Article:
Toyama: We bought something that looked similar and put an illustration drawn by the head designer on the front. This box also shows up in Episode 0, but it's in night mode so apparently you can't tell at all (laughs).
Toyama: As far as issues with the archive go, we were kind of stuck by the fact that bug-catching isn't really a tradition in America... Bug-catching is a pastime unique to Japan. We made no effort to change it, so just overcame it by forcing the idea that Bella is a strange kid... We put in an explanatory line making it sound like some kind of pet for overseas and pretended (laughs).
Toyama: At first I asked for it to have a kind of weird trait, and they talked about a giant beetle or giving it eight horns (laughs). But I asked them not to do that, and it settled into its current, non-showy form.
Toyoda: Did you photograph a specimen and modify it afterwards?
Toyama: We did. We put it on a tree growing in an abandoned village and took photos of it.
Toyama: We took quite a lot of care with this archive. The photo of the twins from the bottom of the left-hand page was one we used for an archive in Siren 2, but it's not like we reused it wrongly. I'm always buying UMA books, and constantly seeing misused photos as I look through. Like they think, "Let's use the same photo again." So we misused the photo we used in Siren 2 as an homage to that style (laughs).
Toyoda: ...The wounds seem vaguely different in comparison to the photo from Siren 2, right?
Toyama: We made some slight changes. That's another thing we took care with (laughs).
Toyama: Out of all of the archive items, this is the only CG image. We used the one as it appears in the episode.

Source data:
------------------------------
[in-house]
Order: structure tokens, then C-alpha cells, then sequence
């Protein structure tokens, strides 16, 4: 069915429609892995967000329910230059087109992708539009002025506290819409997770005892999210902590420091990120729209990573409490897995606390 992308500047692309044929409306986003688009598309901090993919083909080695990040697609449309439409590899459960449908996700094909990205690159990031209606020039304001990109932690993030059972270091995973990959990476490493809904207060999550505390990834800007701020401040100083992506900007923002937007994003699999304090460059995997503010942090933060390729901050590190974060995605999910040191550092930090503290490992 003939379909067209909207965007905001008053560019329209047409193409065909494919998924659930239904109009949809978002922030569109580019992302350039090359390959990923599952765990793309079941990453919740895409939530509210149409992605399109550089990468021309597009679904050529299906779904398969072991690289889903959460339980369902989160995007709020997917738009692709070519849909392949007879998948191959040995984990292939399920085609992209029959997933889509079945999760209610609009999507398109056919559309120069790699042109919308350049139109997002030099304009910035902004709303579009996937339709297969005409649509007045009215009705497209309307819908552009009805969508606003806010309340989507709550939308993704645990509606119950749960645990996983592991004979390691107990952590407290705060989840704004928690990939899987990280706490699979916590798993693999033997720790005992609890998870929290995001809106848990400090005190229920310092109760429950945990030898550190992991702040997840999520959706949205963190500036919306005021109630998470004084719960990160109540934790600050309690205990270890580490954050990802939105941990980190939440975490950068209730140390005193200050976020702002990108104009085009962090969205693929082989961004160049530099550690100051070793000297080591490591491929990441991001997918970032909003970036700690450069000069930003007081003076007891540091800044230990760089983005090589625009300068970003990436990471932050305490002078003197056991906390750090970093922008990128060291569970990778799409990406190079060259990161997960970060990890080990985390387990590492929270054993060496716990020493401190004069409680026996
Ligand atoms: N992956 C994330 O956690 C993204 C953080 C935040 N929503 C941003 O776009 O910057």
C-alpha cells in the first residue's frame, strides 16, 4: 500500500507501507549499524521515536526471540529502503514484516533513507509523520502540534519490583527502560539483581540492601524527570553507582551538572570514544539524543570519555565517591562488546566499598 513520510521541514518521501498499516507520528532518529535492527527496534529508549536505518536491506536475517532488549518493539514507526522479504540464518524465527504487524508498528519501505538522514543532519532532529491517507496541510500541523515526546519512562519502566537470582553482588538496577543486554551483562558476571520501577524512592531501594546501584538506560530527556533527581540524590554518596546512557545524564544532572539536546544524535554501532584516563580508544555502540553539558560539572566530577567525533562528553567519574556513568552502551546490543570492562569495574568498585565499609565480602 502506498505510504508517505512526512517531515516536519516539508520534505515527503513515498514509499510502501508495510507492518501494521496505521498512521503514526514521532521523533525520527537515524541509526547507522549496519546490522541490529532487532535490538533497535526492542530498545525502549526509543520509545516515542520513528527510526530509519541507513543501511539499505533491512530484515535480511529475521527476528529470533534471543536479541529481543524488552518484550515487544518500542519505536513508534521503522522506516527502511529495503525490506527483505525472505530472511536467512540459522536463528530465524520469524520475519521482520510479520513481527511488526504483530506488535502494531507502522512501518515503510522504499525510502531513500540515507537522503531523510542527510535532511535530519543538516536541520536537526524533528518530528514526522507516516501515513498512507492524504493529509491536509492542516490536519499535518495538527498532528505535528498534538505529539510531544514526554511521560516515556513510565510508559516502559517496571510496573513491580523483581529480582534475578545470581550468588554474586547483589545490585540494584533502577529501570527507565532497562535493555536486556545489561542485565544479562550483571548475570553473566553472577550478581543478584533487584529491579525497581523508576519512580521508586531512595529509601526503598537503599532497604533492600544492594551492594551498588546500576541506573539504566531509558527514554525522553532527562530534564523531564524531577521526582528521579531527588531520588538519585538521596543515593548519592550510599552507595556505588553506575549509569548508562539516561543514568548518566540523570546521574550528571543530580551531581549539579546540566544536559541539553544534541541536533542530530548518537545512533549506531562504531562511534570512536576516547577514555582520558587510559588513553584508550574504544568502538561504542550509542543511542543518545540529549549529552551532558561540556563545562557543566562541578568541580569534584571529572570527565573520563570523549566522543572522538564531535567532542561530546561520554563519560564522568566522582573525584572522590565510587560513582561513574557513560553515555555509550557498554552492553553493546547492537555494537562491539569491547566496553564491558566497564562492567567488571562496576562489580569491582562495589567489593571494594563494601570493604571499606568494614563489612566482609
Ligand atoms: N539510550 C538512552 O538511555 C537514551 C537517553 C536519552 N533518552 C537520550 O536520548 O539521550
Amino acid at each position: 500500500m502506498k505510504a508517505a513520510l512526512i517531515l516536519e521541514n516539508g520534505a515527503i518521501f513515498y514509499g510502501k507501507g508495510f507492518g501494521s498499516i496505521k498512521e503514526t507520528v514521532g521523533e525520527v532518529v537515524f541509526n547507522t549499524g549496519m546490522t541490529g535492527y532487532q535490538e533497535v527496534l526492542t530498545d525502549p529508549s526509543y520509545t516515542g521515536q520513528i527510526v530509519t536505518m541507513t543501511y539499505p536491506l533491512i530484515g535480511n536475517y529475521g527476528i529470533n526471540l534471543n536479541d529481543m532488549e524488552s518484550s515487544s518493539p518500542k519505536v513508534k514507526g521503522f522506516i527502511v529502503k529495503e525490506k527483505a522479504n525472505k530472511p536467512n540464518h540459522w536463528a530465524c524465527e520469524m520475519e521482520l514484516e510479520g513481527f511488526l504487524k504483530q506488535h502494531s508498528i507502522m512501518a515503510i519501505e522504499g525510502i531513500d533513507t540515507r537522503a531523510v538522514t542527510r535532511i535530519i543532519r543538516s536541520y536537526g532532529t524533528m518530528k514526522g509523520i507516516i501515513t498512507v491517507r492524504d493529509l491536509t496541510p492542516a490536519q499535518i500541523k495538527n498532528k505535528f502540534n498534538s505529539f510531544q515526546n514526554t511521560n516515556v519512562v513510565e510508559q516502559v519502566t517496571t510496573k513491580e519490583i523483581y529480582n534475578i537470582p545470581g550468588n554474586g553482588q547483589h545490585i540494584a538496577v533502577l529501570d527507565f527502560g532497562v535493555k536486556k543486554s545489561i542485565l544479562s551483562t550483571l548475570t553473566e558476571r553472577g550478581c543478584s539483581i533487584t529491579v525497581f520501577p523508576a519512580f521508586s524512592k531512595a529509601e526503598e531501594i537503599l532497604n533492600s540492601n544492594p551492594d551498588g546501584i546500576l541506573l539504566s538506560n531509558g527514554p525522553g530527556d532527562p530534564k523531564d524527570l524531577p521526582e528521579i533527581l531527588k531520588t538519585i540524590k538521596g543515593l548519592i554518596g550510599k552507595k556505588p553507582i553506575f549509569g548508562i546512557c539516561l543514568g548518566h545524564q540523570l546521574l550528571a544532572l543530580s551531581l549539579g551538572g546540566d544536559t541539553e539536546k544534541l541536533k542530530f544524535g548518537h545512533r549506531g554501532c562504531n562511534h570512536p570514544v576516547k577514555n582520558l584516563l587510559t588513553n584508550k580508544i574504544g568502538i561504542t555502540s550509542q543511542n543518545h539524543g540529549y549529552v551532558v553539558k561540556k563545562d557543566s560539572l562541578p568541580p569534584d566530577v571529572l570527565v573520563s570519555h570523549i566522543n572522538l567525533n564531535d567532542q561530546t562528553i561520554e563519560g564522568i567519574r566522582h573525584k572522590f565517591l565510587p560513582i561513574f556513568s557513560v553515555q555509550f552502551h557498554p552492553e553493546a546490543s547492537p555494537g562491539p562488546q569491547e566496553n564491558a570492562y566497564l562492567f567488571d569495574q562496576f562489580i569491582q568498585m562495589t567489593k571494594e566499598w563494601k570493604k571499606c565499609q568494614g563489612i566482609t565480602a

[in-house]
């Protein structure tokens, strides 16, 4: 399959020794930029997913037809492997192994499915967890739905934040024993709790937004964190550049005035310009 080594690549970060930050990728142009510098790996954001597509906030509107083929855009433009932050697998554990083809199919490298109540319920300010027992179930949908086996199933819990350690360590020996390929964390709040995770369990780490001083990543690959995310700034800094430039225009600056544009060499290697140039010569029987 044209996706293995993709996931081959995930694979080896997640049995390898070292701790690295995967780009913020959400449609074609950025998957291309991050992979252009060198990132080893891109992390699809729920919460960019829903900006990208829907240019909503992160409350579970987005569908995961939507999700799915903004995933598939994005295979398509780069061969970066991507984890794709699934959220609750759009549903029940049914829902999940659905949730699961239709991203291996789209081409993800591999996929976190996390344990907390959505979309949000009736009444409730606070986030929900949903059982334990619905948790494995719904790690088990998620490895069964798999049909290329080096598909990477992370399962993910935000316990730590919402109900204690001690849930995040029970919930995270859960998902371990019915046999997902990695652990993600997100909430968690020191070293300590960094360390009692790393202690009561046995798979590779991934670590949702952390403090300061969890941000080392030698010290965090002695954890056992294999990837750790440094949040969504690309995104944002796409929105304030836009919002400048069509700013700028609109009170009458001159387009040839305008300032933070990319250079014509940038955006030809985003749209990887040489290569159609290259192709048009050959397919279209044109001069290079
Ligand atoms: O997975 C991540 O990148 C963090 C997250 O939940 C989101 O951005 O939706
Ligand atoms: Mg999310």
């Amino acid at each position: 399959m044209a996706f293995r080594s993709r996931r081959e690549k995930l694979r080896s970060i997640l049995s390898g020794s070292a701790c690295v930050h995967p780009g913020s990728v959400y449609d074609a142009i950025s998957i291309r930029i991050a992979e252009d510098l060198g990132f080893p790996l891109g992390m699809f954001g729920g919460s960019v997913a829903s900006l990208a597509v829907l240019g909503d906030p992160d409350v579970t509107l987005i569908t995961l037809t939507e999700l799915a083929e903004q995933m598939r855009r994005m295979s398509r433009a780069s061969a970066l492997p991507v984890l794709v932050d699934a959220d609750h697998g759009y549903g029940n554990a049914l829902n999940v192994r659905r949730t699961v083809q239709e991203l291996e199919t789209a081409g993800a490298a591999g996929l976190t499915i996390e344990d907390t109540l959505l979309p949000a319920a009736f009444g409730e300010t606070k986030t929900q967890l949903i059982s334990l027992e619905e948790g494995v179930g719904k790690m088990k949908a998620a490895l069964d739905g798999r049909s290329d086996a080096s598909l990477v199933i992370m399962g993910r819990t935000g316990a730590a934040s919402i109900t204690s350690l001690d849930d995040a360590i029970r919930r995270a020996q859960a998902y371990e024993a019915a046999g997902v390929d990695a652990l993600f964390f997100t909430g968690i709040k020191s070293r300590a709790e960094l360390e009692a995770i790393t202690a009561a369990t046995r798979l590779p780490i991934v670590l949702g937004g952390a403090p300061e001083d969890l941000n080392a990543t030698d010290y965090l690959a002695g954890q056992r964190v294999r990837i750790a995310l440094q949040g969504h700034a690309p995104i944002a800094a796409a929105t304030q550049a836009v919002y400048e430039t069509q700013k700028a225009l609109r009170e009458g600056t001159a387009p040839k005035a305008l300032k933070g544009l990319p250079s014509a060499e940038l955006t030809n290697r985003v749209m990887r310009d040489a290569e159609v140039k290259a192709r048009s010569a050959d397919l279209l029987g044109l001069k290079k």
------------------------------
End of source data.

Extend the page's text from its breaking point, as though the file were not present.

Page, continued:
Toyoda: I had absolutely no idea.
Toyama: It was because we couldn't find a similar rock and ran out of time. Also, if we'd used a different rock we'd have had to change the graphics during the episode to match, so the head designer reluctantly did it in CG. I think that was one of his regrets.
Toyoda: The voice recorder is on top of his rucksack, right?
Toyama: Yeah. It's meant to be a situation in which Sam has left the voice recorder on top of the rucksack he carries around on his back. Its content is pretty straightforward, so I don't think there's anything else to explain.
Toyoda: The design is different to the one of the voice recorder that appears in Siren 2, right?
Toyama: This was newly-made as well, so they're totally different.
Toyama: There's surprisingly little to say about this archive too (laughs).
Toyoda: Why does the Hanuda Beetle grab onto the tape?
Toyama: Because there's jam on it. I guess a situation in which someone eats Hanyoodles, drops strawberry jam onto the floor and this lands on a tape lying there is unbelievable (laughs). Oh, about the voice recorded on it - at the time we also recorded a version of it in which you can hear the laughter of an attacker, but we reached the conclusion that the version without the voice was scarier...
Toyoda: Ahh, it really is creepier when there's silence.
We used things like synthetic material while filming the models, taking photos of the wounds and inflammation all over the place, meaning to afterwards use them as appropriate to accentuate the shibito, but there was something melancholy in the air during shooting. (Toyama)